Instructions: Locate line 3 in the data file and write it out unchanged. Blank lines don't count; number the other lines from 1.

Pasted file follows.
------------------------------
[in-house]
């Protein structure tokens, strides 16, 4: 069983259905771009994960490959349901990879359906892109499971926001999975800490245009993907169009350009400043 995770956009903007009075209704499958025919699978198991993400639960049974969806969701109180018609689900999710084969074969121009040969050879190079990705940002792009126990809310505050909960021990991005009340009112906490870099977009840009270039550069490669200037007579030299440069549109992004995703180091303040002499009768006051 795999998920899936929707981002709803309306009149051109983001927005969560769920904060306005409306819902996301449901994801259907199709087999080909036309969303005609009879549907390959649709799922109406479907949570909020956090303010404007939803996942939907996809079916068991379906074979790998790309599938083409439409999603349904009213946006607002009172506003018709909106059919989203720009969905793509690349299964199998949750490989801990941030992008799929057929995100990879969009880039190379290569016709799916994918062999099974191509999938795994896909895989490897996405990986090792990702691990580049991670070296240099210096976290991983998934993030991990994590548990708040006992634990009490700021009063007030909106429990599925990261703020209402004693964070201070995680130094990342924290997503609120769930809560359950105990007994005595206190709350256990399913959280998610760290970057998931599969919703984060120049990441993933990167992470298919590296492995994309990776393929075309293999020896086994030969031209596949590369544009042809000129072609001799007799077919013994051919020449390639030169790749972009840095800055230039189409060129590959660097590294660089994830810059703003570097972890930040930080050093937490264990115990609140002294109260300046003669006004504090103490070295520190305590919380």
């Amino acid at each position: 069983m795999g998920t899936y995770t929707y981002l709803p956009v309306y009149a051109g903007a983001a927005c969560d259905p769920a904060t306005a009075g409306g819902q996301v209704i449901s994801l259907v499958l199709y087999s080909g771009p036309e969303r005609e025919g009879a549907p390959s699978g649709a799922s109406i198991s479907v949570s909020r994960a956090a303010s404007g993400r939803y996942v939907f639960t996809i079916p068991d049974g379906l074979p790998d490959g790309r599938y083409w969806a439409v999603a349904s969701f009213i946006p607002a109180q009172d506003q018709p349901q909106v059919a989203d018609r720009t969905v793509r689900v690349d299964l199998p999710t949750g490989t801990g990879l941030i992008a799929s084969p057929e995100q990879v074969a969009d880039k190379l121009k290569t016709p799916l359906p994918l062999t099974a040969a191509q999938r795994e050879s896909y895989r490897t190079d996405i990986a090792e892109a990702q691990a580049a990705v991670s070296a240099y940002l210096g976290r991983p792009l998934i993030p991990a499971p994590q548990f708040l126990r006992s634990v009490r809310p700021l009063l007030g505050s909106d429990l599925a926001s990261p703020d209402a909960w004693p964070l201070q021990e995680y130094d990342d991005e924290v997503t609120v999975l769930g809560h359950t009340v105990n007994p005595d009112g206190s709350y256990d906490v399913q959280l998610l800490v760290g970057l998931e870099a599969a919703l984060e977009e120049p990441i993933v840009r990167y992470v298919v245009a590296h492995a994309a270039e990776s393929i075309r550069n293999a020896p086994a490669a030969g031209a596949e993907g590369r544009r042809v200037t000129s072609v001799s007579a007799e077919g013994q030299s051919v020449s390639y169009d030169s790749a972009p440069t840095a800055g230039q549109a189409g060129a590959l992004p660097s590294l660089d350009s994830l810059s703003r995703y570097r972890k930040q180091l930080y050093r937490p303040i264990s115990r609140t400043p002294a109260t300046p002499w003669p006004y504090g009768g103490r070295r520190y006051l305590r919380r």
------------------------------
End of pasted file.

């Amino acid at each position: 069983m795999g998920t899936y995770t929707y981002l709803p956009v309306y009149a051109g903007a983001a927005c969560d259905p769920a904060t306005a009075g409306g819902q996301v209704i449901s994801l259907v499958l199709y087999s080909g771009p036309e969303r005609e025919g009879a549907p390959s699978g649709a799922s109406i198991s479907v949570s909020r994960a956090a303010s404007g993400r939803y996942v939907f639960t996809i079916p068991d049974g379906l074979p790998d490959g790309r599938y083409w969806a439409v999603a349904s969701f009213i946006p607002a109180q009172d506003q018709p349901q909106v059919a989203d018609r720009t969905v793509r689900v690349d299964l199998p999710t949750g490989t801990g990879l941030i992008a799929s084969p057929e995100q990879v074969a969009d880039k190379l121009k290569t016709p799916l359906p994918l062999t099974a040969a191509q999938r795994e050879s896909y895989r490897t190079d996405i990986a090792e892109a990702q691990a580049a990705v991670s070296a240099y940002l210096g976290r991983p792009l998934i993030p991990a499971p994590q548990f708040l126990r006992s634990v009490r809310p700021l009063l007030g505050s909106d429990l599925a926001s990261p703020d209402a909960w004693p964070l201070q021990e995680y130094d990342d991005e924290v997503t609120v999975l769930g809560h359950t009340v105990n007994p005595d009112g206190s709350y256990d906490v399913q959280l998610l800490v760290g970057l998931e870099a599969a919703l984060e977009e120049p990441i993933v840009r990167y992470v298919v245009a590296h492995a994309a270039e990776s393929i075309r550069n293999a020896p086994a490669a030969g031209a596949e993907g590369r544009r042809v200037t000129s072609v001799s007579a007799e077919g013994q030299s051919v020449s390639y169009d030169s790749a972009p440069t840095a800055g230039q549109a189409g060129a590959l992004p660097s590294l660089d350009s994830l810059s703003r995703y570097r972890k930040q180091l930080y050093r937490p303040i264990s115990r609140t400043p002294a109260t300046p002499w003669p006004y504090g009768g103490r070295r520190y006051l305590r919380r």